The QE Index had been hit hard in the past couple of weeks. After a big drop from 8,481.02 to 8,333.11, the index stabilized near its December low of 8,284.21, and recovered about 60% of the early-week losses to close the week at 8,422.26 (down by about 60 points, or 0.69%). The medium-term trend is down on this time frame, but strong price action over the last several trading sessions indicates that a near-term countertrend move is underway. A continued push toward the 8,450.0 levels, which is also near the March low, is quite possible. We believe a rise above 8,450.0 indicates that the index is bottoming out with possibility of a further rally. If that bullish situation develops, traders should watch out for a test of the moving averages (currently at 8,513.61 and 8,599.72). On the flip side, a drop below 8,284.21 will get traders thinking that the downtrend is continuing and volatility is likely to pick up further, especially if the index starts heading toward its 52-week low of 8,123.02. Meanwhile, both the RSI and the MACD lines suggest that the index is oversold at its current level, which is supporting the bottoming-out case.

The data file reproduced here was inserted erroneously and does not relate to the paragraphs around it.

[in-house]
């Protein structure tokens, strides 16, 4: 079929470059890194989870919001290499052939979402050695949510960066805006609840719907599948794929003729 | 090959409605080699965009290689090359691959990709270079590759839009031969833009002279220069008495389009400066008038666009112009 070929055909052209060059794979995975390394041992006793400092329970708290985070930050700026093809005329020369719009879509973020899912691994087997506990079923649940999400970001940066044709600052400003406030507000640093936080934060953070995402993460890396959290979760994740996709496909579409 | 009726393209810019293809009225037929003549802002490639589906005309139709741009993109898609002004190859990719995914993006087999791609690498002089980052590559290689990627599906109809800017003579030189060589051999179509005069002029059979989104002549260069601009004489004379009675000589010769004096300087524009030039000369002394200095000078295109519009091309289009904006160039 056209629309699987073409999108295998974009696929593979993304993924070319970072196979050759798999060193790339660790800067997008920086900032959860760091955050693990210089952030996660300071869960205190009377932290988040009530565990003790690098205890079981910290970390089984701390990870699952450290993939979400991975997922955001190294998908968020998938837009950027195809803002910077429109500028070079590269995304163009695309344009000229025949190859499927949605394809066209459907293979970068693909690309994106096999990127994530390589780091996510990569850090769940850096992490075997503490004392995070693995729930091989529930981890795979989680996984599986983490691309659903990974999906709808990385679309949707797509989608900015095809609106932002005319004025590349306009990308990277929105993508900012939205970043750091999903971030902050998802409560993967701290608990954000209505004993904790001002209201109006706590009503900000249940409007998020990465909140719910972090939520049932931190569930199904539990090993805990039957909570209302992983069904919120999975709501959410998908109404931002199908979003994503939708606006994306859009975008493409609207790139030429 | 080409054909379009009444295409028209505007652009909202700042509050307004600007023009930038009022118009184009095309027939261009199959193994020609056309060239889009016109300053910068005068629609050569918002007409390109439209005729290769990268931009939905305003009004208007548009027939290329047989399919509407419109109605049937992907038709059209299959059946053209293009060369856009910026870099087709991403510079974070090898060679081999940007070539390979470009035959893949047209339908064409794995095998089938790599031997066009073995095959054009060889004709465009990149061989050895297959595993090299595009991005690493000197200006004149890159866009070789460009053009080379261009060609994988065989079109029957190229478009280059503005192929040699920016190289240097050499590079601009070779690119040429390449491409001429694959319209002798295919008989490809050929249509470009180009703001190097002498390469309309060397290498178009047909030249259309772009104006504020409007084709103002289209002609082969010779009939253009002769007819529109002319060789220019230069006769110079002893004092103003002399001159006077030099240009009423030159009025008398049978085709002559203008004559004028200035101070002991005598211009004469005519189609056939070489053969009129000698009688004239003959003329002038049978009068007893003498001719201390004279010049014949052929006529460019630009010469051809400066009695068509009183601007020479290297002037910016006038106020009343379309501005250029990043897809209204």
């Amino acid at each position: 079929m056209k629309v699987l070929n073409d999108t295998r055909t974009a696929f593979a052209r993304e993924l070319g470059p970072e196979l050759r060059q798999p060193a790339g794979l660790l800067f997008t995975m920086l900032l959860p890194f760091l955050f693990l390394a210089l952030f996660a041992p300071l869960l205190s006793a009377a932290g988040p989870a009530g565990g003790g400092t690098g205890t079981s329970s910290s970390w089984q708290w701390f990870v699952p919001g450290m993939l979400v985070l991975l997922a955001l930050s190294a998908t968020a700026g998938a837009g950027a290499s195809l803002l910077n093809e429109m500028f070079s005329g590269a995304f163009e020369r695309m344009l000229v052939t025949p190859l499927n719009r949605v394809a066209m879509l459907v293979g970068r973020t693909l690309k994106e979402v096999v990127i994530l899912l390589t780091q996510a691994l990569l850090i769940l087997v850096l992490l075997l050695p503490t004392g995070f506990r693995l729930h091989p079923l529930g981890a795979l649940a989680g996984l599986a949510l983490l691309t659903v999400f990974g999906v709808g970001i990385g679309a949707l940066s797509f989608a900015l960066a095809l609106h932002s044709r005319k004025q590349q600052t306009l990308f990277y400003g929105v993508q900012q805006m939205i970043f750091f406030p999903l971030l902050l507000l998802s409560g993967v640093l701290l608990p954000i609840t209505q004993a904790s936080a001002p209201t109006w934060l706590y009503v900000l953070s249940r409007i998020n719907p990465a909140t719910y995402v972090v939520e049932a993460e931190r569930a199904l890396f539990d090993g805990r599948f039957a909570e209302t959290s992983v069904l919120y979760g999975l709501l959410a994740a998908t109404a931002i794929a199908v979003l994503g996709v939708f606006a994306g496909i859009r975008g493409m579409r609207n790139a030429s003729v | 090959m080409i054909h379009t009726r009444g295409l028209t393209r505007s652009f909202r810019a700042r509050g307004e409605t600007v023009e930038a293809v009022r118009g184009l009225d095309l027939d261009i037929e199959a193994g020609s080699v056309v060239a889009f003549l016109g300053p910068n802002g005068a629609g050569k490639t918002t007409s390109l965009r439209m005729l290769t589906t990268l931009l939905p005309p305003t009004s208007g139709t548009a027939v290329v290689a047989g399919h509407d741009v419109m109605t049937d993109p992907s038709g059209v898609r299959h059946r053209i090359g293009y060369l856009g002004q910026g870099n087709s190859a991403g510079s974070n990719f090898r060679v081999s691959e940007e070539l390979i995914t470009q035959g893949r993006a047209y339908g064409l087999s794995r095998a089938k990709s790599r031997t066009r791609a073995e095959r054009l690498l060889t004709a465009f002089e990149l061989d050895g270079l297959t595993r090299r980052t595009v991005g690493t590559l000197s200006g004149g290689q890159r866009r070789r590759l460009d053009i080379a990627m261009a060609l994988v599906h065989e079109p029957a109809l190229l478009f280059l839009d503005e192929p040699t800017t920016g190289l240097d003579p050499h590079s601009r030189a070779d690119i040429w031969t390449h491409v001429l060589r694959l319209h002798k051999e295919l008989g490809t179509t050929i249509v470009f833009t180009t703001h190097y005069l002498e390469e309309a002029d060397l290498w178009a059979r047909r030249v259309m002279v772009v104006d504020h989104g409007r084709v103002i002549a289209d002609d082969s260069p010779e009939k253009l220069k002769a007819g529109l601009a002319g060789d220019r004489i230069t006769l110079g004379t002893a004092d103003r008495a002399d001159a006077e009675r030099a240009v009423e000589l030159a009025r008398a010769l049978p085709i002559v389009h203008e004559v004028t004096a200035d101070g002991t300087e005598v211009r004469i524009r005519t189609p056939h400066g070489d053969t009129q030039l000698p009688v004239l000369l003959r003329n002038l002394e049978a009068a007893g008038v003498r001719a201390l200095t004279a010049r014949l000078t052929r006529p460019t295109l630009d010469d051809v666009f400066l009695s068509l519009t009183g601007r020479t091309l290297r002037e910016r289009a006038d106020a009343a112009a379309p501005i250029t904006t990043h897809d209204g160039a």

Definitions of key terms used in technical analysis
RSI (Relative Strength Index) indicator – RSI is a momentum oscillator that measures the speed and change of price movements. The RSI oscillates between 0 to 100. The index is deemed to be overbought once the RSI approaches the 70 level, indicating that a correction is likely. On the other hand, if the RSI approaches 30, it is an indication that the index may be getting oversold and therefore likely to bounce back.
MACD (Moving Average Convergence Divergence) indicator – The indicator consists of the MACD line and a signal line. The divergence or the convergence of the MACD line with the signal line indicates the strength in the momentum during the uptrend or downtrend, as the case may be. When the MACD crosses the signal line from below and trades above it, it gives a positive indication. The reverse is the situation for a bearish trend.
Candlestick chart – A candlestick chart is a price chart that displays the high, low, open, and close for a security. The ‘body’ of the chart is portion between the open and close price, while the high and low intraday movements form the ‘shadow’. The candlestick may represent any time frame. We use a one-day candlestick chart (every candlestick represents one trading day) in our analysis.
Doji candlestick pattern – A Doji candlestick is formed when a security’s open and close are practically equal. The pattern indicates indecisiveness, and based on preceding price actions and future confirmation, may indicate a bullish or bearish trend reversal.
Source: Caye Global, Gulf Times
Oil, Gas and Petrochemicals by Dr. Theodore, now available on these stores:
Oil – Gas Exploration & Drilling: